Below is the full text of the joint statement issued by a number of charities and trade unions in response to rape and sexual assault allegations against a Conservative MP.
Given the seriousness of the allegations, we’re calling on parliament to suspend the MP arrested on suspicion of rape, pending a full investigation. The House of Commons should be no different from any other workplace. Safety and the safeguarding of staff must be paramount. Failure to suspend is yet another example of minimising violence against women and girls and failure to believe victims and survivors when they bravely speak out. In 2013, statistics bulletin on sexual violence released by the Ministry of Justice, Office for National Statistics and Home Office revealed that only around 15% of those who experience sexual violence report to the police.
#MeToo highlighted how endemic and pervasive sexual harassment and assault still are in workplaces, including parliament, and that women are the majority of victims. Dame Laura Cox’s 2018 review, and Fawcett Society’s 2019 research into Sexual Harassment in parliament, demonstrated legislative changes and action by all political parties is urgently needed to make parliament a safe workplace for women free from the threat of gender based violence and harassment.
In addition to suspension, we are urgently calling for:
- The Conservative Party to suspend the whip of the MP. As the EHRC ‘Sexual harassment and harassment at work’ Technical Guidance makes clear, in a matter as serious as this, it is wholly appropriate for such action to be taken ahead of the conclusion of a criminal investigation.
- The media to respect the alleged victims’ right to anonymity and justice.
- If the alleged victim works, or previously worked, within the House of Commons, both parliament and the Conservative Party must ensure she is being supported by an accredited Independent Sexual Violence Advisor via the Independent Sexual Misconduct Advisory Service and her union if she is a member of one.
- Political parties to revise their own internal sexual harassment and complaint policies to ensure that they are transparent, quick, victim-focused and independent, and cover volunteers, employees and elected and appointed representatives so that sexual harassment is prevented. The parties’ own systems for dealing with complaints should be made publicly available and include specific protocols and training for the Whips or Chief Whip on how to respond to disclosures appropriately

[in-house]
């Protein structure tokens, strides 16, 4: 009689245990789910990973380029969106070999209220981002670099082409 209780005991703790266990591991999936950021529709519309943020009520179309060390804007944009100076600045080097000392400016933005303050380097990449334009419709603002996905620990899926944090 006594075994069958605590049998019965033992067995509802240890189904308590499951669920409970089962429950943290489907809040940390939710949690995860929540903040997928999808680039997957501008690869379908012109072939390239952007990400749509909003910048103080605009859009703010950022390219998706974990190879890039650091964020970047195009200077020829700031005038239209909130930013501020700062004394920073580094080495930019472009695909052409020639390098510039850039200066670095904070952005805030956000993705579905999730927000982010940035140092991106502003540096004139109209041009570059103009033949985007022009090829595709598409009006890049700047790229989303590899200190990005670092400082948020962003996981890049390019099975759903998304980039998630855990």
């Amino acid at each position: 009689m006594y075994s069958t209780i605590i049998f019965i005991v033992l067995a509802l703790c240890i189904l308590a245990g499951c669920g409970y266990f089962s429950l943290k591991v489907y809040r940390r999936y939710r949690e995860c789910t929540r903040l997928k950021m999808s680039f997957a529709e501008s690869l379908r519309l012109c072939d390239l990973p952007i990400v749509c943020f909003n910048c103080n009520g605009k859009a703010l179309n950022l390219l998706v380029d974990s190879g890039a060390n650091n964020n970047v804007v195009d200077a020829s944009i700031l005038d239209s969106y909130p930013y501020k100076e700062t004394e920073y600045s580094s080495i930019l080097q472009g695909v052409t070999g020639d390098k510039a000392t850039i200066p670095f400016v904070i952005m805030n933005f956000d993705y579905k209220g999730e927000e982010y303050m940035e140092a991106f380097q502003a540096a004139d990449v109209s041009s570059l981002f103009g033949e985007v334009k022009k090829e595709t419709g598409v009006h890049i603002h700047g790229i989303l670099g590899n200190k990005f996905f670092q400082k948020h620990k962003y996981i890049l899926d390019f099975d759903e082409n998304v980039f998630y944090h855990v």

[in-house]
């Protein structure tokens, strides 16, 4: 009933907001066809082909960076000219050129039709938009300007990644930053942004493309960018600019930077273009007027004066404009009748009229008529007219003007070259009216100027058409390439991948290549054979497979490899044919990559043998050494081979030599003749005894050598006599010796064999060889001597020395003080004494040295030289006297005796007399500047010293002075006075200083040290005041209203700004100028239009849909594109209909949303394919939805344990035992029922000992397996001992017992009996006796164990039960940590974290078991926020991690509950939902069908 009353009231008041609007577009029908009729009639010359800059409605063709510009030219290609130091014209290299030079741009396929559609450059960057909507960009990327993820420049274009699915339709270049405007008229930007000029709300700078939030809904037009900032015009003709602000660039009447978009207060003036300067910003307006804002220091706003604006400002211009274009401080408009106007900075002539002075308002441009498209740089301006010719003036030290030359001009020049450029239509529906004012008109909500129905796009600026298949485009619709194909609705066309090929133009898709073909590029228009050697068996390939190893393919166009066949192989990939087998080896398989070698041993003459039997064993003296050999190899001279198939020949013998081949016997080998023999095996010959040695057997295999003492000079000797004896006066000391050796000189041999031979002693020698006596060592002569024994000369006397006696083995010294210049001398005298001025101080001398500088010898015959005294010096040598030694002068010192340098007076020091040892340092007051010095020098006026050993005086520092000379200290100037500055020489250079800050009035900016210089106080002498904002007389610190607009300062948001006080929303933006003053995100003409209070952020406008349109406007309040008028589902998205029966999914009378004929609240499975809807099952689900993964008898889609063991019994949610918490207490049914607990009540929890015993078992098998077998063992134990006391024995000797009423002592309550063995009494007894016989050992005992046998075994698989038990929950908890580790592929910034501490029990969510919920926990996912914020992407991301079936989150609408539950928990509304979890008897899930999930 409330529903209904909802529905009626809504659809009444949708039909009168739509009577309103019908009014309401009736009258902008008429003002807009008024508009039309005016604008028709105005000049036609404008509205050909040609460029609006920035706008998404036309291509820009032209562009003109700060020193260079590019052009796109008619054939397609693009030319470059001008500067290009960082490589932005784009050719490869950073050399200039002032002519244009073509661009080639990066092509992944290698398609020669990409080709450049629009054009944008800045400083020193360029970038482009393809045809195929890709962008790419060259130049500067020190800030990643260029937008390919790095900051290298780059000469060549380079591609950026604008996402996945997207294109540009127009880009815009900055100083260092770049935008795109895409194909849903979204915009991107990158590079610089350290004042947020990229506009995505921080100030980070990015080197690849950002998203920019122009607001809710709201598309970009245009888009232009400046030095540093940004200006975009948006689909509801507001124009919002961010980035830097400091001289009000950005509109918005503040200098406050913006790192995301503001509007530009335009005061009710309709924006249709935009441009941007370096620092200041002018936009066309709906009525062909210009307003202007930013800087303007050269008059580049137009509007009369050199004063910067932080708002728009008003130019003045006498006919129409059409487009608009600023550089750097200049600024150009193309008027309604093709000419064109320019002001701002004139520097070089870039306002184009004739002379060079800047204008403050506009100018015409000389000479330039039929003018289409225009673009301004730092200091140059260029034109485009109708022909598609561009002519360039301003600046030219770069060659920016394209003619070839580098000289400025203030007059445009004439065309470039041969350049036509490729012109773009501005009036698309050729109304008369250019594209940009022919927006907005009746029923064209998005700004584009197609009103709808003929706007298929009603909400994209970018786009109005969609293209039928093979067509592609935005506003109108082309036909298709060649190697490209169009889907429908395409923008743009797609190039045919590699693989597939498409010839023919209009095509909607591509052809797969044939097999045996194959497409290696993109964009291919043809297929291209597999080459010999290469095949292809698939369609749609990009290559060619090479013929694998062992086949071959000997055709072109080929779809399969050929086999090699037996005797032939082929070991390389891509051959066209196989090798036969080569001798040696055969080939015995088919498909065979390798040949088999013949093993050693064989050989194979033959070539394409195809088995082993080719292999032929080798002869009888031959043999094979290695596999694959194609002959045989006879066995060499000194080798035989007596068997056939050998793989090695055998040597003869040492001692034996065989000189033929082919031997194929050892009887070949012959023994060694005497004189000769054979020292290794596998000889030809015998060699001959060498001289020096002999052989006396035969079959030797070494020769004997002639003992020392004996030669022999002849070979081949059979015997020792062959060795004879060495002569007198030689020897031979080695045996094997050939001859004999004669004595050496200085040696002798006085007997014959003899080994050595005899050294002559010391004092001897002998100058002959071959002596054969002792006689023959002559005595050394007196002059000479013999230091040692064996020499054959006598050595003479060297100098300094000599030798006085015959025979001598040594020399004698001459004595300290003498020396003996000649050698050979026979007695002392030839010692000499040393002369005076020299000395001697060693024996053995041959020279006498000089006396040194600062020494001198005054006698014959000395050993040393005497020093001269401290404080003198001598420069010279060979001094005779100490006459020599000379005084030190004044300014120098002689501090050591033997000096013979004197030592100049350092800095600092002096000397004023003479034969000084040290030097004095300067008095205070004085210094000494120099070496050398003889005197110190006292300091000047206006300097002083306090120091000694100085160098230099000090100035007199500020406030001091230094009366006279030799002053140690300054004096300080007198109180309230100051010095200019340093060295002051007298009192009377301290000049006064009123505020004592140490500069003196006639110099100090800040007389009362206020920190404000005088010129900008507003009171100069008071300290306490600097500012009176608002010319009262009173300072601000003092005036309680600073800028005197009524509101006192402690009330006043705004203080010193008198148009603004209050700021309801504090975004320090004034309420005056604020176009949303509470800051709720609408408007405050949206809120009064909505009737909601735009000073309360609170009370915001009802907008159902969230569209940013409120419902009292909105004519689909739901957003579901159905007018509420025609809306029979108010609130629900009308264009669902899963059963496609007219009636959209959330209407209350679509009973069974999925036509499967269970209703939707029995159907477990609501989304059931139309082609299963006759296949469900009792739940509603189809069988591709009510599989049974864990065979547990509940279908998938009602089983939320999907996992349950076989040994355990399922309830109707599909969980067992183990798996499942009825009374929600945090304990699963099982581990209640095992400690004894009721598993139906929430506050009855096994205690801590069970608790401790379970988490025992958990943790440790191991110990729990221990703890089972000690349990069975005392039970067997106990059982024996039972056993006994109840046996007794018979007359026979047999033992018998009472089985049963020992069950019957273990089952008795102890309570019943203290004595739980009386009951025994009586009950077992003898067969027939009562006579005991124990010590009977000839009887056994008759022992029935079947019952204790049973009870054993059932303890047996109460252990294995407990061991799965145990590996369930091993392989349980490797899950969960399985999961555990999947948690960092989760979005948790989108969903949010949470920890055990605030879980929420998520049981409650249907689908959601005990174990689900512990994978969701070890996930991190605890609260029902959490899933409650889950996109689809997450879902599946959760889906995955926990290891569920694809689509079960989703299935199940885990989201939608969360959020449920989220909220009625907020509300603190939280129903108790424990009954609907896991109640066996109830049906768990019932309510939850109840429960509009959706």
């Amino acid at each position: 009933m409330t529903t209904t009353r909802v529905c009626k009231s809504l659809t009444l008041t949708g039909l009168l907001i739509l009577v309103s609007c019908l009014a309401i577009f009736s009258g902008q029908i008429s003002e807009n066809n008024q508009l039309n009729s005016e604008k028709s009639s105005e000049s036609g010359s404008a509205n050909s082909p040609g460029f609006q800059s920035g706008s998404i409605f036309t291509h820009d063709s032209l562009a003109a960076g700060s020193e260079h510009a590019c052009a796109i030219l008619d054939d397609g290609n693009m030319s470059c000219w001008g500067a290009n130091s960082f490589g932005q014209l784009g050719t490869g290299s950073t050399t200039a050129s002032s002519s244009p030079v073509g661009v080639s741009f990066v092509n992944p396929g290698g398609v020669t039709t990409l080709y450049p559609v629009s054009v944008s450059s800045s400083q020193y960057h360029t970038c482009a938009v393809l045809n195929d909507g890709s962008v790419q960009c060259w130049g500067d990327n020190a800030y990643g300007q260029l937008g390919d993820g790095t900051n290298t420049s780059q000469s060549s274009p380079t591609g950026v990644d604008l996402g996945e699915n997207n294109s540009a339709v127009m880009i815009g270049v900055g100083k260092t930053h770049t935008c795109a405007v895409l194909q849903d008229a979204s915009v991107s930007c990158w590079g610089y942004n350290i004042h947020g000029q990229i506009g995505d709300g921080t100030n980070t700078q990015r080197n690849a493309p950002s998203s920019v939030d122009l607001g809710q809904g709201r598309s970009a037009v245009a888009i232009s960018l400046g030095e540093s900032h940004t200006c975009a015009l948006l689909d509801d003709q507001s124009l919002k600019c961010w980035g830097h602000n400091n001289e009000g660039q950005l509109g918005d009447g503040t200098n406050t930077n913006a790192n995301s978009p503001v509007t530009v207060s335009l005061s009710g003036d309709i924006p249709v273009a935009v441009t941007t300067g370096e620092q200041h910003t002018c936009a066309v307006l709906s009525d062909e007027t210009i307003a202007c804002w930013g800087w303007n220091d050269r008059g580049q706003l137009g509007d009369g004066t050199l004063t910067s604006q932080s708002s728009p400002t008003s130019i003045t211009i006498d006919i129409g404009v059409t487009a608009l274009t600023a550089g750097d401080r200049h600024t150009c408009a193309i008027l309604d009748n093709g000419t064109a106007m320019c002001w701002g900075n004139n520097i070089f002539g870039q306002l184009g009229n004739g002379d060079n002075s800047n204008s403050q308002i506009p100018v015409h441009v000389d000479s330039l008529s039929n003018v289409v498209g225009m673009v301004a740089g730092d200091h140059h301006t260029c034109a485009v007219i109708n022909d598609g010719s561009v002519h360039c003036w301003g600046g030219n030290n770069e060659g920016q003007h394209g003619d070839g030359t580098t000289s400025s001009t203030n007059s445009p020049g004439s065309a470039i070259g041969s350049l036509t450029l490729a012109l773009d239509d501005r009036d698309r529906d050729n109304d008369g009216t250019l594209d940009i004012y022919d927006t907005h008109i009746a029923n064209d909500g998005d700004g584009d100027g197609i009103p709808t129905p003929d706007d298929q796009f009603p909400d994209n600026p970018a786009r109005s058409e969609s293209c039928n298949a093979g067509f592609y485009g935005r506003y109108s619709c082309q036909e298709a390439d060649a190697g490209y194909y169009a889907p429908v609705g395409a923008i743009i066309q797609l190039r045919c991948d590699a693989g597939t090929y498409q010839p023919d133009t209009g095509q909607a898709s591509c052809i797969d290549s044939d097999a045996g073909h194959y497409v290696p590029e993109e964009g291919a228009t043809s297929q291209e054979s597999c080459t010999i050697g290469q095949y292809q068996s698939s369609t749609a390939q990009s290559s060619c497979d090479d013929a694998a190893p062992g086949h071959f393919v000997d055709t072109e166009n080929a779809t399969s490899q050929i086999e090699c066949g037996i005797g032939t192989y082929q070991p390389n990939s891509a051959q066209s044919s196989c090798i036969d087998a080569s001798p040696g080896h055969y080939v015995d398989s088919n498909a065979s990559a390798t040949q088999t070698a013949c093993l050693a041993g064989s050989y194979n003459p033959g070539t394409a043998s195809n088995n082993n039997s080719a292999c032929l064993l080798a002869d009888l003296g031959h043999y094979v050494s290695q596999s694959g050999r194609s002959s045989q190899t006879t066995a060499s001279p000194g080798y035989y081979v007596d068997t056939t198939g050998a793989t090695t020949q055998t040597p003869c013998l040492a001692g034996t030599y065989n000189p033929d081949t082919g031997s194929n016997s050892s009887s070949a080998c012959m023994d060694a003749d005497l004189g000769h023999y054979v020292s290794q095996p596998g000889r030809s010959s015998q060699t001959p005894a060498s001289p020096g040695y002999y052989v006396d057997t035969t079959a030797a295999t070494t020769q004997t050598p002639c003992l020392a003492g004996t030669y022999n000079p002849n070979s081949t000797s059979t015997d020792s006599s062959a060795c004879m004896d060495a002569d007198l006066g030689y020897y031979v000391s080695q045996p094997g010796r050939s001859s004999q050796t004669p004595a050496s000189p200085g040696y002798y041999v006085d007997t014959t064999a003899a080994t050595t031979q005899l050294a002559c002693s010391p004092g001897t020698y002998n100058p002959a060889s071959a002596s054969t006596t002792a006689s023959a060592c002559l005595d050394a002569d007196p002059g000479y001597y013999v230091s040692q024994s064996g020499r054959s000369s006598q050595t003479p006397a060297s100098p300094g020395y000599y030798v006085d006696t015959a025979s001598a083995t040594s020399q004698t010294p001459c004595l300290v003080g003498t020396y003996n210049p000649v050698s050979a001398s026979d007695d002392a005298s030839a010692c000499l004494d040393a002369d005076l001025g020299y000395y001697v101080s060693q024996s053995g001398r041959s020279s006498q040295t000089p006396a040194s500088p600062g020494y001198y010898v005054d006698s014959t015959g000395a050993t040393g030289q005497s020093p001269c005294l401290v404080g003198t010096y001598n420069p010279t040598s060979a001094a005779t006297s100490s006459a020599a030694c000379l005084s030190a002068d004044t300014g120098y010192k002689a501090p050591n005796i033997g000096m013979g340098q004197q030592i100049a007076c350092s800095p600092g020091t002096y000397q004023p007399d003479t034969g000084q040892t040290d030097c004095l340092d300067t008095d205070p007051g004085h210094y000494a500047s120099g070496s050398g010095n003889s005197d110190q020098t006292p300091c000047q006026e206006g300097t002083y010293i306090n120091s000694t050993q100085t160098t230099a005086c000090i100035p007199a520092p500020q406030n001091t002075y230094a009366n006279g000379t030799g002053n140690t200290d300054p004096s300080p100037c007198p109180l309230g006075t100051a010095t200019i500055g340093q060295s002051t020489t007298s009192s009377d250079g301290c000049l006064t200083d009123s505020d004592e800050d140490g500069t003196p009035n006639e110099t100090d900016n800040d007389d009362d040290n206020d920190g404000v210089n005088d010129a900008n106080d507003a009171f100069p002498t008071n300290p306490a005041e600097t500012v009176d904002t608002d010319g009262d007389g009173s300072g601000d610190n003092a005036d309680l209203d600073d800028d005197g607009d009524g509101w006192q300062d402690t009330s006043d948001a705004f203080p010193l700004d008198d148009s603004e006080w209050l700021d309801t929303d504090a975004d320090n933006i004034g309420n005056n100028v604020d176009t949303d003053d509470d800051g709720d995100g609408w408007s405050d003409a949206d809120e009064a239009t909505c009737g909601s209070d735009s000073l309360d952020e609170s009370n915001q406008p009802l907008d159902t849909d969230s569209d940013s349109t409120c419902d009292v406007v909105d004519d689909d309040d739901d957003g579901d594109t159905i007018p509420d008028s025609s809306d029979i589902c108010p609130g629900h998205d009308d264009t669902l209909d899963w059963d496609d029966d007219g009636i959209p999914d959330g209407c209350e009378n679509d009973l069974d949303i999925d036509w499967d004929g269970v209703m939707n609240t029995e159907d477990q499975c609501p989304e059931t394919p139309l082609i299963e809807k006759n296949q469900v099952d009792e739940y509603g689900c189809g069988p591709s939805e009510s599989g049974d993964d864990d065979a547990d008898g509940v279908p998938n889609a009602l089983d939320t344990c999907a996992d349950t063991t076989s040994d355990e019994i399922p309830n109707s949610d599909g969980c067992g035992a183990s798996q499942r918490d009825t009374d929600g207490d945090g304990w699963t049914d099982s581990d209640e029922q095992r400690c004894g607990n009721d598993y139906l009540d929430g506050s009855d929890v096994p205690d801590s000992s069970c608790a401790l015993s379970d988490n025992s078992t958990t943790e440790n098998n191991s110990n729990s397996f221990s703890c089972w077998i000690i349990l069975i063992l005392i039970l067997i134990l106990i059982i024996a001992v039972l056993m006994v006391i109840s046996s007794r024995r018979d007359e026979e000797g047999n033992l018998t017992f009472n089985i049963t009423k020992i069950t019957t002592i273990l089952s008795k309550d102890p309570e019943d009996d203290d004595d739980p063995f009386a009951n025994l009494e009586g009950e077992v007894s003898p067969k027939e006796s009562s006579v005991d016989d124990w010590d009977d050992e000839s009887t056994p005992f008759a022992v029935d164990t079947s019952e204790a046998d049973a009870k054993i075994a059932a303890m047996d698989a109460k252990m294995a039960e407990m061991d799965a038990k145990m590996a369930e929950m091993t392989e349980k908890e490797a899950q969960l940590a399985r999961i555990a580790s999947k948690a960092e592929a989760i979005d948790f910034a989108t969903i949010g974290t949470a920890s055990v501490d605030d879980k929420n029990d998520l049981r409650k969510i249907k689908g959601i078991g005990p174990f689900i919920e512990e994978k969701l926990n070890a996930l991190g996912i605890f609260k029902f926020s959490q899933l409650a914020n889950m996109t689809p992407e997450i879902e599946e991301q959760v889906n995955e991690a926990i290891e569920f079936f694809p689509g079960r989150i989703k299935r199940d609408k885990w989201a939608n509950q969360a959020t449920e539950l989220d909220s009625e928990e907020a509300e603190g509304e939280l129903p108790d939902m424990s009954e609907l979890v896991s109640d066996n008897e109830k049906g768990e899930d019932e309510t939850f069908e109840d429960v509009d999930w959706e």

- Parliament to ensure that MPs and volunteers have access to the same legal protections against sexual harassment as other employees. MPs, peers and volunteers are not currently protected as they are not employees.
- The Government Equalities Office to publish its response to the consultation on a new preventative duty to end workplace sexual harassment.
- The government to ratify ILO Convention No.190 on eliminating gender-based violence and harassment in the world of work.
It is deeply concerning that more than two years after allegations of sexual harassment and assaults in parliament surfaced that showed there was a culture that allowed bullying, harassment and sexual harassment to thrive, we are still not confident that it is a safe and equal place for women to work. Our parliamentarians preside over the law on criminal assaults and workplace safety for all of us when their own Houses are not in order. Parliament has made significant progress in introducing a fully independent procedure for complaints, with the final stage voted on in June this year, however, this case clearly shows that party politics is still interfering in justice and fairness. We need these changes now.